The New York Giants have a few difficult decisions to make during the 2021 off-season, and a lot of it will revolve around their available cap space. League officials believe the cap could drop as far as $25 million from $200 million to $175 million. This would severely limit the ability to allocate resources toward potentially expensive players. The receiver market is expected to be flush with talent, but the price-points will be lower than usual due to COVID-19 and the financial restrictions it had on the NFL.
I would expect plenty of players to settle for one-year deals, hoping to cash in when the cap rises again in 2022. However, it will take a few months for things to settle down after the conclusion of the 2020 season, but the Giants are in a peculiar situation. They only have 846K in available salary space (Overthecap.com) but expect it to rise exponentially with a multitude of off-season moves.
Kyler Fackrell will come off the books, opening up $4.6 million, Golden Tate will likely be released, saving about $6 million, and Nate Solder could be a June-1 cut, which would save the Giants $10 million. Altogether, they will have a bit of financial flexibility to work with, and they can always structure contracts to hit in the second and third seasons, avoiding the 2021 financial mess.
As owner John Mara and general manager Dave Gettleman stated during their postseason press conference, the offense could use some revitalizing. With Saquon Barkley tearing his ACL in week two against the Chicago Bears, the Giants were forced to utilize a bevy of unproven players. Their only consistent threats were Sterling Shepard and Evan Engram, and as we know, Engram couldn’t catch a cold, and Shepard was being matched up against CB1s.
Playmakers being added to the unit is a necessity, and Iâ€™m going to go through multiple scenarios this off-season the Giants can follow. This one revolves around signing a big-time receiver and fantastic offensive weapon in the draft.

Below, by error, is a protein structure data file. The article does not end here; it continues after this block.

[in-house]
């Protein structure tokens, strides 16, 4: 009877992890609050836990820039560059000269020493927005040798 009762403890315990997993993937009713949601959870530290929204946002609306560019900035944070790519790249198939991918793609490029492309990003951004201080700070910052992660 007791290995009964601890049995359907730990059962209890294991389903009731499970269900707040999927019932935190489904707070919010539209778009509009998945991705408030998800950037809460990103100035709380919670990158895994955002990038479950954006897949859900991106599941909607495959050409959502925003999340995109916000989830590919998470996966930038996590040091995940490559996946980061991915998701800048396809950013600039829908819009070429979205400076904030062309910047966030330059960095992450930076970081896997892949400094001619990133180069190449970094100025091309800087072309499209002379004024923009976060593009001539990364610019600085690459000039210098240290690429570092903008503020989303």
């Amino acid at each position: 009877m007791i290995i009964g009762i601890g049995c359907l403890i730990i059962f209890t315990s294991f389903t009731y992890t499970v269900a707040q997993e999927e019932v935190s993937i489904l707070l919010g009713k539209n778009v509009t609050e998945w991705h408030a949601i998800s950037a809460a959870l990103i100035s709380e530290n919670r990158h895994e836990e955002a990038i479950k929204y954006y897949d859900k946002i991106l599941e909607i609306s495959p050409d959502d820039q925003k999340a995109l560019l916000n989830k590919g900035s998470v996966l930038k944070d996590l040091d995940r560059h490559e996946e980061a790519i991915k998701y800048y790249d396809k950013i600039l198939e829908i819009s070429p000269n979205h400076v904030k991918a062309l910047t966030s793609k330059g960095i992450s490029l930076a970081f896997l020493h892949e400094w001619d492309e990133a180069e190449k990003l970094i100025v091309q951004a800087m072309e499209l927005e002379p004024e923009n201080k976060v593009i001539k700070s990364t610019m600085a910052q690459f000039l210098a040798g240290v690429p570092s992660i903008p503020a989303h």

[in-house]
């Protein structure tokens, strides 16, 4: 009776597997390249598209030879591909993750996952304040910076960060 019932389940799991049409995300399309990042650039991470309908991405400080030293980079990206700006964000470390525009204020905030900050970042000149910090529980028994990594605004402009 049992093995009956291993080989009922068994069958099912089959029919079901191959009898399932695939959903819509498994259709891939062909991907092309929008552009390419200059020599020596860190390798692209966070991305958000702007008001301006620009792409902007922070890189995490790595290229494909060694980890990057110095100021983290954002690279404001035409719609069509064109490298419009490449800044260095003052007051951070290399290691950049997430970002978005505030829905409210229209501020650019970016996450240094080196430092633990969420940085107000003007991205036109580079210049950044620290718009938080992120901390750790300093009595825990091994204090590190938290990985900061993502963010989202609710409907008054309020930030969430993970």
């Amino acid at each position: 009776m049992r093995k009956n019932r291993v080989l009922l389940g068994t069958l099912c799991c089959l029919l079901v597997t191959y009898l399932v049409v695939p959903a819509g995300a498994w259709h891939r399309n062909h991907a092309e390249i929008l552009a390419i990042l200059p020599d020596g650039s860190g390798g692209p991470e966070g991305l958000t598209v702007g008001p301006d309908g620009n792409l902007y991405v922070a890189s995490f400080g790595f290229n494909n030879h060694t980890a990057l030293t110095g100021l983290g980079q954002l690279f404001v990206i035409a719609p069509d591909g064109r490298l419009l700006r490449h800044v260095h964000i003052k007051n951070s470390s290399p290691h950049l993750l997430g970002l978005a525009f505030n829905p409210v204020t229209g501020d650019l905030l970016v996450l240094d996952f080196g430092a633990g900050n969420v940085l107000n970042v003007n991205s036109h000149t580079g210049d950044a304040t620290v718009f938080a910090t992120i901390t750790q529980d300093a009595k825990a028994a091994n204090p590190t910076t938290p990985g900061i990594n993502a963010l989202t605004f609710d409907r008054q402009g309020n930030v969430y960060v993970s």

How the New York Giants can overhaul the offense: Scenario 1
1.) Let Dalvin Tomlinson walk in FA
Ultimately, the Giants are going to have to make some sacrifices if they want to bolster their offense. Both Leonard Williams and Dalvin Tomlinson are hitting free agency, and while retaining both would be the best-case scenario, they are going to need money to allocate elsewhere.
Williams played so well in 2020 (11.5 sacks), he wins the new contract over Tomlinson, as the Giants are forced to let him walk and sign elsewhere. This opens up about $10 million to work with, and they look toward the best receiver on the market as an alternative.
2.) Sign Allen Robinson
Ever since Robinson entered the league in 2014, he has been a fantastic receiver. Working with some lackluster quarterbacks, he has posted three seasons with over 1000 yards and has a career-high of 14 touchdowns in 2015. At 27 years old, heâ€™s looking to cash in on a new deal, and considering the numbers he put up with Mitchell Trubisky as his quarterback, things can only get better with Daniel Jones, Saquon Barkley, and a new play-maker in the draft.
Robinson is an expensive commodity, but he completely revitalizes the offense as a true number one wide receiver and is already a proven talent that can fit in like a glove.
3.) Draft TE Kyle Pitts
There will be several options with the 11th overall pick in the 2021 NFL draft, but the Giants elect to give Jason Garrett another weapon to work with. Florida stand-out Kyle Pitts is the selection in this scenario.
He finished the 2020 season with 770 yards and 12 touchdowns over eight games. He is a premier playmaker and a quintessential tight end in the modern-day NFL. Averaging 17.9 yards per catch, he can stretch the field and play in multiple positions, including the â€œXâ€ receiver on the outside. His ability to play in-line, slot, and outside makes him a matchup nightmare.
Adding a player like him with Robinson would completely overhaul the offense and represents a scenario I would buy into in a second.
4.) Gain Saquon Barkley back from injury
Of course, the return of Saquon Barkley is a major factor in the offenseâ€™s elevation. After finishing with 17.5 points per game, most blamed OC Jason Garrett for the team’s woes. Itâ€™s only fair to play devil’s advocate.
Garrettâ€™s scheme was heavily reliant on Barkley, and losing him so early in the season completely changed his entire outlook moving forward. The Giants seemed to feel that Jason can get the job done, and adding all these playmakers, including Barkley, would be a massive upgrade.
Just two years ago, Barkley finished with 2028 yards from scrimmage, including 15 total touchdowns. He is a premier running back, and if he can return to 100% health, this scenario could turn out to be genius.